Thursday, May 03, 2007

Giuliani like Bush, is a Failed Terrorism Fighter

In n the book Grand Illusion: The Untold Story of Rudy Giuliani and 9/11 (HarperCollins, 2006) Village Voice senior editor Wayne Barrett and senior producer Dan Collins cited several of what they presented as Giuliani's terrorism-related failures before, during, and after September 11.

Barrett and Collins wrote that when Giuliani heard about the disaster on 9-11, his "original destination" was the "much-ballyhooed command center he had built in the shadow of the Twin Towers," in the 7 World Trade Center (7 WTC) building (Page 6). However, when Giuliani arrived, then-New York City Police Commissioner Bernard Kerik "decided it was too dangerous to bring the mayor up to the command center he had so carefully and expensively built" (Page 340). In settling on the downtown location, Giuliani "overruled" warnings from Howard Safir, a previous police commissioner, and Lou Anemone, chief operating officer of the New York police department, not to put the command center at 7 WTC and rejected "an already secure, technologically advanced city facility across the Brooklyn Bridge" (Page 41). Later on 9-11, the 7 WTC building collapsed.

HBO host Bill Maher told Matthews that "the reason why [Giuliani] was on the streets that day is because his office was blown up," and said, "All of the experts told him to move the command-and-control center out of the World Trade Center. He put it in the World Trade Center." Maher added: "He's not a terrorism fighter. He has no credentials in this. In fact, he failed the one time he had an opportunity, just like [President] Bush."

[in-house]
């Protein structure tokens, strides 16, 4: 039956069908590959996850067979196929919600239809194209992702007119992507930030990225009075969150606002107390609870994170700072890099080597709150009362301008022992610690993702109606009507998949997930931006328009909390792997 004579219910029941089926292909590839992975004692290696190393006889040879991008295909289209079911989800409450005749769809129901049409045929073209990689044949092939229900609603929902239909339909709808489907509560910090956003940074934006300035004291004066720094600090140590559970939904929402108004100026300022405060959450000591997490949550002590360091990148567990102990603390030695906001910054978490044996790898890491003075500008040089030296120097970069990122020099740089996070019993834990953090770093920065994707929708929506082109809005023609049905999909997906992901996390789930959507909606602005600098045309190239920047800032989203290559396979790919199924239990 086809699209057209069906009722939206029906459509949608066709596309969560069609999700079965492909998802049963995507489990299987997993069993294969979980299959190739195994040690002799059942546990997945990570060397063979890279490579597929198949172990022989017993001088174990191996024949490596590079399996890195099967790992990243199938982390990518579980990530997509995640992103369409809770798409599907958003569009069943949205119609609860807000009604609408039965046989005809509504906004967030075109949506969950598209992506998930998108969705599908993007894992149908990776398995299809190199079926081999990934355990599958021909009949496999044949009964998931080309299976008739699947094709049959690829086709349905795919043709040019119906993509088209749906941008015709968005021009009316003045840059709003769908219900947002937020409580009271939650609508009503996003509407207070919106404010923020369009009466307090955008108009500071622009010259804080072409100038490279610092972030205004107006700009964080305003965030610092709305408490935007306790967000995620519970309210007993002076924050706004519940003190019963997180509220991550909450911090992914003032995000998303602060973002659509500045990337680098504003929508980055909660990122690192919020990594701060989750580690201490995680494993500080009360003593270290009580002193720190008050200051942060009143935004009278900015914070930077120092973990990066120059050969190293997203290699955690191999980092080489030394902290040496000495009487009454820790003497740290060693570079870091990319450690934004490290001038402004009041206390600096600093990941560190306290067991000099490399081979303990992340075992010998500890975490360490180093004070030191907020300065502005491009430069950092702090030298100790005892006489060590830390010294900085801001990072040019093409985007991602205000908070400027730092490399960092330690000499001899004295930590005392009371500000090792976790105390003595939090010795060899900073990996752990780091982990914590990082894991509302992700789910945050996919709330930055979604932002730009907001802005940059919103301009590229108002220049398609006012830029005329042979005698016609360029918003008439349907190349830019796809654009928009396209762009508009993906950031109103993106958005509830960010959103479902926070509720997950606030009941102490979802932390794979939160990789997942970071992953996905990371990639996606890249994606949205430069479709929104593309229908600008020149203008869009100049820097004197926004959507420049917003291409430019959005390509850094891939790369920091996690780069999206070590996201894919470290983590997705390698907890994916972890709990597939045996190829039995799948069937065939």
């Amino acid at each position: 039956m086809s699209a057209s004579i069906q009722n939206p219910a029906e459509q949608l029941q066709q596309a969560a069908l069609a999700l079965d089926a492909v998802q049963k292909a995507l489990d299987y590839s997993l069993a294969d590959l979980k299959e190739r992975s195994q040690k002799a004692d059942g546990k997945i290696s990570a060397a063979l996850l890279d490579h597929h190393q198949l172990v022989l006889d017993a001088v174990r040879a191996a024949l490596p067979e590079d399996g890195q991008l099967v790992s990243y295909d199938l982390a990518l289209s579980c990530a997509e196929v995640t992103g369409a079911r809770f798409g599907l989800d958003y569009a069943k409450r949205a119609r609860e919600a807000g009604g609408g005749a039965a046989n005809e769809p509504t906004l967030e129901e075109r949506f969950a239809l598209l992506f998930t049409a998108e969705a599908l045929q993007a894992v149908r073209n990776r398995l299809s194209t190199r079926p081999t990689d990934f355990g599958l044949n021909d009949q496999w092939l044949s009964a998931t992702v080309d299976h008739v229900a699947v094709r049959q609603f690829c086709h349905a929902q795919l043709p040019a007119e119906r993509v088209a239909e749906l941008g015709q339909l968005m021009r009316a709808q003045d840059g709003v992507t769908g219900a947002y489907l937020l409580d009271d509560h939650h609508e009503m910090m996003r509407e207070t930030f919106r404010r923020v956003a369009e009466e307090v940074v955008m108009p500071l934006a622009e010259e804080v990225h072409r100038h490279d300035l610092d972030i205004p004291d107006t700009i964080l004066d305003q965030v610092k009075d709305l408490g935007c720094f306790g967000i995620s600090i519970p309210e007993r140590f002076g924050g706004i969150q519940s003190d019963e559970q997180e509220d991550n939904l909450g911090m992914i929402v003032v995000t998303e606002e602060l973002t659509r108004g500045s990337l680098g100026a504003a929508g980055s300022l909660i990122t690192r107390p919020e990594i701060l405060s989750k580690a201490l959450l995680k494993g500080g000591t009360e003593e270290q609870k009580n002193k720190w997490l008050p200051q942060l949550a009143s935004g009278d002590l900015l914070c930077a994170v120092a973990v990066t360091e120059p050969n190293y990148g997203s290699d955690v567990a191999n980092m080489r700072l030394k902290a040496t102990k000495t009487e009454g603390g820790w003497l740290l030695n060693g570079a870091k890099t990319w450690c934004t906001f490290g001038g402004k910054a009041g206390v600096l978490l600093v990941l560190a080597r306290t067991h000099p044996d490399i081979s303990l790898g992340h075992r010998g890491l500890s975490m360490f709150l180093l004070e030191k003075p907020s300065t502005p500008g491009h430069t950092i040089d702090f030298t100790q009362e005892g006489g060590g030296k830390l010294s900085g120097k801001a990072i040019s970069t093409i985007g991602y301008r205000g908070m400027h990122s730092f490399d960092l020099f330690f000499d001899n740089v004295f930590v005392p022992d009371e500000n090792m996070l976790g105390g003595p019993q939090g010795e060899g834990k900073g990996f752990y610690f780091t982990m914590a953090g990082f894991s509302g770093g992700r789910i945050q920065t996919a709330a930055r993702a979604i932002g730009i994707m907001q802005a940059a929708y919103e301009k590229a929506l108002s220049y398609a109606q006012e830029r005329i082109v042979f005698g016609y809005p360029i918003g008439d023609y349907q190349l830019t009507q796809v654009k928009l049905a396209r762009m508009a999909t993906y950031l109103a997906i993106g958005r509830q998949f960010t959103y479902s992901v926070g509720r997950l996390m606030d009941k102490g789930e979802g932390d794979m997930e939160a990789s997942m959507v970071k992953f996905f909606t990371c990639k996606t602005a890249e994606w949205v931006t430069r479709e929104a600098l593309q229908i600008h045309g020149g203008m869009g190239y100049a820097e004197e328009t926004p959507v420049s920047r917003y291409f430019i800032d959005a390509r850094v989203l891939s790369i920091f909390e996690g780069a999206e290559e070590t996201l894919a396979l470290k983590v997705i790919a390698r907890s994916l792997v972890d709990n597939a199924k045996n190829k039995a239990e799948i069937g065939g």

With a political career sinking under the weight of marital scandal and health concerns, Giuliani saw his personal fortunes rise when he showed leadership after the 9/11 attacks on the World Trade Center. But journalists Barrett and Collins take issue with the new heroic image of the former New York mayor and possible presidential candidate. This absorbing and detailed investigation examines the day of the attack (when the fire and police departments were in their usual contentious mode), the lessons that were not learned from the 1993 attack on the World Trade Center, and the political aftermath of 9/11 for New York and Giuliani. Despite his much-vaunted leadership and talk of his prescience to develop a response team after the 1993 attack, Barrett and Collins maintain that Giuliani failed New Yorkers in myriad ways, including an ill-advised attempt to lobby to change city election laws to leave him in place as mayor and concealing environmental reports on Ground Zero. Given the status Giuliani has attained since 9/11, this controversial book will be in demand. Vanessa Bush
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